When we look at who “belongs” in our churches and who doesn’t, we often look at sins and the people who commit them. But which sins do we focus on and which do we ignore? Should we really be keeping sinners out of the Body of Christ?
Gatekeepers and Wall-defenders
The last few weeks I’ve been looking at the divide between insiders and outsiders in the church: the first week in the division in general and last week specifically with the LGBT+ community. As I mentioned in the first post, some divisions are natural and unavoidable. However, even if that’s true, that doesn’t always make them good. What can become very bad is when we focus on the divisions and makes diversity into exclusion. We can become builders and defenders of the walls and gatekeepers making sure only the “right” people can enter.
Against the “World”
But what about sin and sinners? Doesn’t God call us to exclude sin from our communities and lives? This, again, is common in the church, though different congregations identify different lists of sins to fight against. We might think only of conservative churches (often with a focus on sex-related actions), but progressive ones can also exclude those whom they consider the worst sinners (bigots, homophobes, and the like).
One of the difficulties we run into when we are talking about sins and sinners is: which list are we using and are we being consistent? We too often have the tendency to ignore sins that we or people like us commit and focus on ones that “others” commit. There is often a focus on sexual practices but a curious silence on the condemnation of the rich and power so often found in Scripture.
Another problem found here is when the “sins” used to exclude others are based on a person’s identity so that whole swaths of people different than “us” are left out. This has especially been true for the LGBT+ community. A supposedly-prohibited practice has led to a condemnation of every same-sex orientation and relationship. Church members often throw people of non-cis gender identity in here for good measure.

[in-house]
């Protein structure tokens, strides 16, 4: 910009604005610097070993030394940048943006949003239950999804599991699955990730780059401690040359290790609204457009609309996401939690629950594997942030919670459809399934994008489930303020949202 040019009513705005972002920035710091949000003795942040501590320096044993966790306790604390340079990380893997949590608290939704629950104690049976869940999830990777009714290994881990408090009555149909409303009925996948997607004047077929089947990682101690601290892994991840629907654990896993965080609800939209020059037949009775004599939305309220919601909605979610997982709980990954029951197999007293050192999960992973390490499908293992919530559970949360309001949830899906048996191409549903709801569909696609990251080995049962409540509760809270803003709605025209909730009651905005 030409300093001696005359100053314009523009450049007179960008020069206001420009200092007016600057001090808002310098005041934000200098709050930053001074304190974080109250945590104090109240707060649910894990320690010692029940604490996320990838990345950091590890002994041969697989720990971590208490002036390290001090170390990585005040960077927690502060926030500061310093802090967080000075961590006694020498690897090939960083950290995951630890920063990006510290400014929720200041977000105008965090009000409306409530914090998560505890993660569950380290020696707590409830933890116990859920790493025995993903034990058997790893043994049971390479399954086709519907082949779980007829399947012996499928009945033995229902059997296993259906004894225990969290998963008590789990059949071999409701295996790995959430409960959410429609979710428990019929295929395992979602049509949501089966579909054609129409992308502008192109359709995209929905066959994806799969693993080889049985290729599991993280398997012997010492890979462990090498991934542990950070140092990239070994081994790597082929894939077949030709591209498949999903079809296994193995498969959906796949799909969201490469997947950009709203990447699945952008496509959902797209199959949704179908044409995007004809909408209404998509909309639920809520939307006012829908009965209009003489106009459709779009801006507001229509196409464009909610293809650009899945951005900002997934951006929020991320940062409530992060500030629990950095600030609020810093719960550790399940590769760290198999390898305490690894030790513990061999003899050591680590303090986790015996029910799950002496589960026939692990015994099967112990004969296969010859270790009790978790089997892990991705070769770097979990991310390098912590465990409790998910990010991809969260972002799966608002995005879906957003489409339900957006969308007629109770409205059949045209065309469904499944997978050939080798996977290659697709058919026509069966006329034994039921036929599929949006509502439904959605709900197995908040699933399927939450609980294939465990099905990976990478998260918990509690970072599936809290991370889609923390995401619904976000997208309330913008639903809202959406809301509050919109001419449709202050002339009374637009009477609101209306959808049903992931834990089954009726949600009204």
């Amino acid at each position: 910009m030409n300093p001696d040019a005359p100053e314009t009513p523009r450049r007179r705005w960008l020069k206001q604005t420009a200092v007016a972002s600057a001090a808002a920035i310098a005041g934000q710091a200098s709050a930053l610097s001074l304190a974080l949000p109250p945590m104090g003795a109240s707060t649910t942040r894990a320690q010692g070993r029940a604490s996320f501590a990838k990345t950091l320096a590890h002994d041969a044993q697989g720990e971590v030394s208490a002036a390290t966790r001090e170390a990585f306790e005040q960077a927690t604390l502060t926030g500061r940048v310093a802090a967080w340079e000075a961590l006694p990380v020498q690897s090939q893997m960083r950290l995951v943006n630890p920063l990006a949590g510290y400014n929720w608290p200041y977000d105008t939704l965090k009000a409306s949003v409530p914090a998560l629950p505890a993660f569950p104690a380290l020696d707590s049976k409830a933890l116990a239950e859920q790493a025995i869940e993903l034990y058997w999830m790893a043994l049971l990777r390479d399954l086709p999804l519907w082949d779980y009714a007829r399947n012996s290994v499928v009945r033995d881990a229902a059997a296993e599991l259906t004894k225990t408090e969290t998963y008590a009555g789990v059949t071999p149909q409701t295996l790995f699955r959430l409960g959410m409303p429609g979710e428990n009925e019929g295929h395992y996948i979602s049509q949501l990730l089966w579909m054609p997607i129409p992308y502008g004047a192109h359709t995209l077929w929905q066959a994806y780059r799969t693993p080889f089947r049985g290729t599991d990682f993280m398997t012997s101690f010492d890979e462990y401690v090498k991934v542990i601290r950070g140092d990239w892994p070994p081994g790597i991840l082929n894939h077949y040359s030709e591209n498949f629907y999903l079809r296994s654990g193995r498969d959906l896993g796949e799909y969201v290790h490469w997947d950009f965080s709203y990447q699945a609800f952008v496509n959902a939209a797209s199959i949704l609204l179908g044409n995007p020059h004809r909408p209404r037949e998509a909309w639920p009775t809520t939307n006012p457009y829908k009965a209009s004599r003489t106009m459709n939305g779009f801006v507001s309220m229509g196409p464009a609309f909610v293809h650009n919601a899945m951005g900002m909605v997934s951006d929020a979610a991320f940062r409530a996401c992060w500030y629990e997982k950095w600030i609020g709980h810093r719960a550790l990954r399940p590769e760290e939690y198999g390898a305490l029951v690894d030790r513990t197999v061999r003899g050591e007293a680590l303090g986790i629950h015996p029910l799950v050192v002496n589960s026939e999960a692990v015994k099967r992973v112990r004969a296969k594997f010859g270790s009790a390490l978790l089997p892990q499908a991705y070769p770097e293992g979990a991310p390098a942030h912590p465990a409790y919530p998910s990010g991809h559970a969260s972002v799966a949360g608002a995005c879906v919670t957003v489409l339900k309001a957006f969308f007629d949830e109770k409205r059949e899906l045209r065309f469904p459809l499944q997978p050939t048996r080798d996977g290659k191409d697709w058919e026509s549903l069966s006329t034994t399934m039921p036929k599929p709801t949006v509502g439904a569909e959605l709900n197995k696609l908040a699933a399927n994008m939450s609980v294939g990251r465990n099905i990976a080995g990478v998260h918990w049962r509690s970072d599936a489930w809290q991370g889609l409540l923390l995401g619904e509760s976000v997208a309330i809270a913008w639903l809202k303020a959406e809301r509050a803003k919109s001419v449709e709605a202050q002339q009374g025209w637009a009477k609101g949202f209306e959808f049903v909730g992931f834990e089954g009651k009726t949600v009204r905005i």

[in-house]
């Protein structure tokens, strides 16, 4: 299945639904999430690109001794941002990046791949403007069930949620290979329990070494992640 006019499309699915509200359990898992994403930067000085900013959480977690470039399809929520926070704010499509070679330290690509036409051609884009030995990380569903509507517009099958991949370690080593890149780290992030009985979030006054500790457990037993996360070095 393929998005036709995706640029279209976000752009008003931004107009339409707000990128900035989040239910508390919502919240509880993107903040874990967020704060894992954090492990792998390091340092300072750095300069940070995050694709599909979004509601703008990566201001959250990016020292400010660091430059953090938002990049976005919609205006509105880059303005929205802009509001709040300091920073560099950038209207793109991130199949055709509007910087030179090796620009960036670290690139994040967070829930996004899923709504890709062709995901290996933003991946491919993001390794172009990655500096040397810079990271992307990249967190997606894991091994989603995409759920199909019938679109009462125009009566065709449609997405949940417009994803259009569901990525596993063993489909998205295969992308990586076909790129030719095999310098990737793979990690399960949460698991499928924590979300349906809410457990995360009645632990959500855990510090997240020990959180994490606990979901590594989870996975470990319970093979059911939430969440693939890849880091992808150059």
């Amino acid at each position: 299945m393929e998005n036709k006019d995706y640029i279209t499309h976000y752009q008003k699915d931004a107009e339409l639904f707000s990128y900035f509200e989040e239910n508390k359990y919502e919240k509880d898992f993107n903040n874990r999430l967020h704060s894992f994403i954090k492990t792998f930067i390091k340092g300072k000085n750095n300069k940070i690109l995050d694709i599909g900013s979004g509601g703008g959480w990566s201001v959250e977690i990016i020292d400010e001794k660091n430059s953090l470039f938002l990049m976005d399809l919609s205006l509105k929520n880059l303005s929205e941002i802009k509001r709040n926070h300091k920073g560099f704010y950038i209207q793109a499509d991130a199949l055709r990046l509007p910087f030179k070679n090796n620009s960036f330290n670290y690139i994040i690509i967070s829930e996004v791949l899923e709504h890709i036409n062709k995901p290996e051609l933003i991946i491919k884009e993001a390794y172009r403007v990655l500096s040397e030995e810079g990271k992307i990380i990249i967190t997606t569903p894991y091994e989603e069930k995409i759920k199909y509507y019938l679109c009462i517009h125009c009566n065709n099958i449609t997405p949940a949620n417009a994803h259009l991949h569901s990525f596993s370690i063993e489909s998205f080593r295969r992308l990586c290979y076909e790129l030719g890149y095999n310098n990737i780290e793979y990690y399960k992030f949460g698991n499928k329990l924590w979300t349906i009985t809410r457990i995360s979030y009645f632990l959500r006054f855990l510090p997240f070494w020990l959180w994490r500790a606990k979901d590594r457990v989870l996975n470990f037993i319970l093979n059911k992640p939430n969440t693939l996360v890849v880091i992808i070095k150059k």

An argument is made that if we don’t condemn and exclude sinners, doesn’t that just lead to tacit approval of the sins and unrepentant sinners? Two main points on this. First, one of the things that the Jewish leaders (especially the Pharisees) hated about Jesus was that he hung out with sinners (especially tax collectors and prostitutes). It is true that half of Jesus’ message is “repent,” but I cannot imagine that Jesus required every “sinner” to repent before spending time with them. I’m guessing that not all of those he shared table-fellowship with did repent.
The second point is—as I stated above—is that we tend to focus on some sins and ignore others. So, we end up condemning outsiders and giving that tacit approval to our fellow insiders. And aren’t we all sinners, and often unrepentant? Do we indeed need to reach moral perfection before we can be a part of the church? Of course not.
Boundary of Behavior
No matter which list of sins you are using, the boundary here should be about behavior, not people.
One point I looked at in my first blog post was using the analogy of a centered set and bounded set from math. A bounded set is a group defined by a boundary and whether something is inside or outside that boundary (or fits or does not fit a particular condition). A centered set is defined by the center and how each unit in question is moving in relation to that center (toward or away).
When we focus on church as a bounded set, we are defining qualifications to make someone “in” or “out.” While there might be use for that at times, it makes more sense to me to see church as a centered set where the center is God’s love in Jesus. A church like this can be a group of diverse people focused on God’s undeserved, unconditional, unending love, no matter what we have done. Isn’t it better, after all, to have sinners invited inside the church rather than left outside?
Grace and Law
We confess that God is love, and Jesus is the incarnation of God. The good news is that God’s grace reigns supreme, grace being the undeserved, unconditional, unending love of God (a favorite phrase of mine). And when we are doing the work to define behaviors that fulfill the greatest commandments of loving God and loving others and those that don’t, let’s take a long, hard look at the mountain of uncomfortable verses about wealth before we ever get to people’s sex lives.
Gregory Rawn (Publisher)
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